The Indictment and Trump's Four Tests for America
We've passed two of them and failed one. But there's one left.
1. Four Tests
Donald Trump’s authoritarian attempt has presented four tests to American democracy.
The first test was for the institution of the Republican party. The GOP failed this test when it capitulated to and normalized Trump through the summer and fall of 2016. After Trump was elected, the institution of the Republican party failed the makeup test as it reflexively defended every one of Trump’s illiberal postures. It failed another makeup test with the first impeachment and failed yet again in the post-election period, during which the party aided and abetted Trump’s attempt to overturn the results of the election and then decided against permanently removing him from politics via the second impeachment.
The second test Trump presented was to the general public. Demagogues often come to power via the popular will. Trump did not. The majority of Americans voted against him in 2016. When the Electoral College allowed his minority rule, an even greater majority came out to remove him from office in 2020. The majority of Americans passed Trump’s test.
The third test was for the rule of law. Would the structures of the American legal system be sturdy enough to hold Trump’s crimes to account? Would the potential downstream effects—of protests, political upheaval, electoral consequences—prevent the rule of law from being applied to Trump? This test came in multiple parts, but as of last night, we have a fairly definitive answer: The rule of law held.
Consider how the laws were applied to Trump:
60+ court decisions against his attempt to overturn the 2020 election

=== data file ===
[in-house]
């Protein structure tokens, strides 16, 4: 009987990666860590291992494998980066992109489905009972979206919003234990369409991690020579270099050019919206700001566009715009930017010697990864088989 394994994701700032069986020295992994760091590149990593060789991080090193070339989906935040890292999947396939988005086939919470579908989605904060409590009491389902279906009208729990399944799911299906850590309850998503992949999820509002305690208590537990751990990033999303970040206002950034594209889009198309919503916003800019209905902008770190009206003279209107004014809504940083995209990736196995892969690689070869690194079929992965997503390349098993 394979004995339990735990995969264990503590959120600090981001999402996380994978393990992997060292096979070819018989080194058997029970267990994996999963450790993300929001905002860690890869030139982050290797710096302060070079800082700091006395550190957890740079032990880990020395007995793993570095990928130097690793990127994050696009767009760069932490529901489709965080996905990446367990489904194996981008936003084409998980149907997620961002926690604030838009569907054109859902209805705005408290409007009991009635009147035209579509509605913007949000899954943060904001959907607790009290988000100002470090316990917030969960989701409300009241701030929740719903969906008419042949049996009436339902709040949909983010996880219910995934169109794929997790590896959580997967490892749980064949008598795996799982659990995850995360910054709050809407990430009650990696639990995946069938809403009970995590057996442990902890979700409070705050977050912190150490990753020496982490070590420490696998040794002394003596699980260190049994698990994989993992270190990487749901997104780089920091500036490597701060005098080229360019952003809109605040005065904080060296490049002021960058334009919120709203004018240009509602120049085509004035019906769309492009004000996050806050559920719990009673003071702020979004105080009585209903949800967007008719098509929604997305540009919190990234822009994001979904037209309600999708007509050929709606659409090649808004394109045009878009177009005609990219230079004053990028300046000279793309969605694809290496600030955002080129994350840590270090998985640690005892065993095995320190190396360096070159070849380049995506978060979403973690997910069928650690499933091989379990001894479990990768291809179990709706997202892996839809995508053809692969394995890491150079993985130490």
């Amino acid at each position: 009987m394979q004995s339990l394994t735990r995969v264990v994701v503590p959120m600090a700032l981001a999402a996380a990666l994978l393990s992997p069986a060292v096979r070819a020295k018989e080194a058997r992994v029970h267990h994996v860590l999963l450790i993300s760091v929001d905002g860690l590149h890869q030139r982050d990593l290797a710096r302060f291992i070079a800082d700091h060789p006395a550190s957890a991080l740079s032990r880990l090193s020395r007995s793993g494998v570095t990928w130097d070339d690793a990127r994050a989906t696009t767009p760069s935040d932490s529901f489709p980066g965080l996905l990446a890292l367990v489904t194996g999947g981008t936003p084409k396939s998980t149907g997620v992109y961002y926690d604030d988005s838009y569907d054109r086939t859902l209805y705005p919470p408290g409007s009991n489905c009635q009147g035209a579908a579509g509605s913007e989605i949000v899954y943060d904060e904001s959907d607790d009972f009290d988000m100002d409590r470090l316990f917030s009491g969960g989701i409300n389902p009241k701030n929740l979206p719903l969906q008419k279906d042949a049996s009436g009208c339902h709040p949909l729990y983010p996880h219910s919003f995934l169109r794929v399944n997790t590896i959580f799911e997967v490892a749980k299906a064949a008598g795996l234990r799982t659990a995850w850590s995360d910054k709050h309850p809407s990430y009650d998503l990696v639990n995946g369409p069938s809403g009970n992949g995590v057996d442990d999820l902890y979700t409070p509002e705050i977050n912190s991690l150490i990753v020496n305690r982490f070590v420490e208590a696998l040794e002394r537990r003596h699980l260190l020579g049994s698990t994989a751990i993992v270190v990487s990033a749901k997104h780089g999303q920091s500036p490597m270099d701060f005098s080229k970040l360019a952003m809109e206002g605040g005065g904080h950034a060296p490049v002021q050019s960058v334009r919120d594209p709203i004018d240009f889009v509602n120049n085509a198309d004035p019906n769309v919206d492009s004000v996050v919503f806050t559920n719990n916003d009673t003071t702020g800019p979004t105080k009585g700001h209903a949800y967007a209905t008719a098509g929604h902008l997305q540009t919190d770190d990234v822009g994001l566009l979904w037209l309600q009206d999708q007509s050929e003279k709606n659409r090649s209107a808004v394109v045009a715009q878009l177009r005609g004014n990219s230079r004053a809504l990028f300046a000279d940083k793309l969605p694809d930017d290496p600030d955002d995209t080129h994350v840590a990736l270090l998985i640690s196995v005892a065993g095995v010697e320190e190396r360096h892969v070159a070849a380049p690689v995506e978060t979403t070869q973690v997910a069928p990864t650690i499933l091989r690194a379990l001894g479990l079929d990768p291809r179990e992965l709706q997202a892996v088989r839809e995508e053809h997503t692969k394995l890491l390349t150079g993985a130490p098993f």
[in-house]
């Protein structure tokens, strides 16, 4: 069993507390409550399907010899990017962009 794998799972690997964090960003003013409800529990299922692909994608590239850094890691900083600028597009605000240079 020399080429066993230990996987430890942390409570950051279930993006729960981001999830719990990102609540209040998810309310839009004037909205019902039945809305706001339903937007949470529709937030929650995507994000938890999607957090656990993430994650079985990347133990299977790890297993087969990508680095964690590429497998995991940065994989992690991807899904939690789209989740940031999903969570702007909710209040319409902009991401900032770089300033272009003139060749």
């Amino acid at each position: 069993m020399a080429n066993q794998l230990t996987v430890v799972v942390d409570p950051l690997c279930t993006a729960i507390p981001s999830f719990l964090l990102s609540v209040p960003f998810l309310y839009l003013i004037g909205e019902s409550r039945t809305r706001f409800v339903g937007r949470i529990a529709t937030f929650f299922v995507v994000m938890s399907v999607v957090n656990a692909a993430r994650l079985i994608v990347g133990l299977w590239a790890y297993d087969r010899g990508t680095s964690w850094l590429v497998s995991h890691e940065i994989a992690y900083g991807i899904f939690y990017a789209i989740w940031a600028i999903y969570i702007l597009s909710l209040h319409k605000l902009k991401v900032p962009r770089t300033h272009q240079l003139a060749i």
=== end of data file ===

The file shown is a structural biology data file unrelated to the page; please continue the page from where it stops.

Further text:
a jury verdict against him on charges of defamation
an indictment on charges of falsifying business records for the purposes of interfering in an election
an indictment pertaining to obstruction of justice in the removal of classified records from the White House
When we talk about the rule of law being tested, we are concerned with processes, not outcomes. The test is simply: Is Trump subjected to due process via the rule of law?
If any of the various prosecutors circling Trump decide not to bring charges because they believe there is insufficient evidence, that’s fine. If juries decide that Trump is not guilty of the charges leveled against him, that’s also fine. What’s important is that the machinery of the justice system functions as designed, even when the alleged lawbreaker is the former and possibly future president of the United States.
So we can say with some degree of certainty that America’s justice system has also passed the Trump test. Maybe not perfectly and not in every situation. If you were going to grade it, it might not get an A+. But this is a pass-fail situation and the rule of law has passed.
The final test Trump has posed is to Republican voters.